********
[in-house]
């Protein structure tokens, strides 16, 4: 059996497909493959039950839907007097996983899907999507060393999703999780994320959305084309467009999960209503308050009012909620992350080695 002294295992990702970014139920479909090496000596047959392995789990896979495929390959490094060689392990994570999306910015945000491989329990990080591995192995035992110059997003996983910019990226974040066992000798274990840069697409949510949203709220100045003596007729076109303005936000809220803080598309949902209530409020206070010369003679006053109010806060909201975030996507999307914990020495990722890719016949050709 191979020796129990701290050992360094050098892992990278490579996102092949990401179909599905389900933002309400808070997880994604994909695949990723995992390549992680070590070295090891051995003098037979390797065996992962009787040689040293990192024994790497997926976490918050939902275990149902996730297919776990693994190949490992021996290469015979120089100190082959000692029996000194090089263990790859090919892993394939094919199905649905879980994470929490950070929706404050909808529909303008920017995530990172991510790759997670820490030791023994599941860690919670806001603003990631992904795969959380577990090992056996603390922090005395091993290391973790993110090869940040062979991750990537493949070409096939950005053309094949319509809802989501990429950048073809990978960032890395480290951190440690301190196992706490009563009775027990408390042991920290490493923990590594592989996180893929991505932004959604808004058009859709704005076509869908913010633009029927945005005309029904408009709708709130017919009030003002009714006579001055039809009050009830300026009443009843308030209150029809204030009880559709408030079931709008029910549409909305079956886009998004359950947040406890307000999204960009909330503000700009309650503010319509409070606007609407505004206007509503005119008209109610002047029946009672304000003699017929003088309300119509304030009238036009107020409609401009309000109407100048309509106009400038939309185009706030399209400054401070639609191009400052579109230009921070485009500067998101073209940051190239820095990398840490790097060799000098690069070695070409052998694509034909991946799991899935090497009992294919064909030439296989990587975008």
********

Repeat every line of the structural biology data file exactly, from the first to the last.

[in-house]
């Protein structure tokens, strides 16, 4: 059996497909493959039950839907007097996983899907999507060393999703999780994320959305084309467009999960209503308050009012909620992350080695 002294295992990702970014139920479909090496000596047959392995789990896979495929390959490094060689392990994570999306910015945000491989329990990080591995192995035992110059997003996983910019990226974040066992000798274990840069697409949510949203709220100045003596007729076109303005936000809220803080598309949902209530409020206070010369003679006053109010806060909201975030996507999307914990020495990722890719016949050709 191979020796129990701290050992360094050098892992990278490579996102092949990401179909599905389900933002309400808070997880994604994909695949990723995992390549992680070590070295090891051995003098037979390797065996992962009787040689040293990192024994790497997926976490918050939902275990149902996730297919776990693994190949490992021996290469015979120089100190082959000692029996000194090089263990790859090919892993394939094919199905649905879980994470929490950070929706404050909808529909303008920017995530990172991510790759997670820490030791023994599941860690919670806001603003990631992904795969959380577990090992056996603390922090005395091993290391973790993110090869940040062979991750990537493949070409096939950005053309094949319509809802989501990429950048073809990978960032890395480290951190440690301190196992706490009563009775027990408390042991920290490493923990590594592989996180893929991505932004959604808004058009859709704005076509869908913010633009029927945005005309029904408009709708709130017919009030003002009714006579001055039809009050009830300026009443009843308030209150029809204030009880559709408030079931709008029910549409909305079956886009998004359950947040406890307000999204960009909330503000700009309650503010319509409070606007609407505004206007509503005119008209109610002047029946009672304000003699017929003088309300119509304030009238036009107020409609401009309000109407100048309509106009400038939309185009706030399209400054401070639609191009400052579109230009921070485009500067998101073209940051190239820095990398840490790097060799000098690069070695070409052998694509034909991946799991899935090497009992294919064909030439296989990587975008």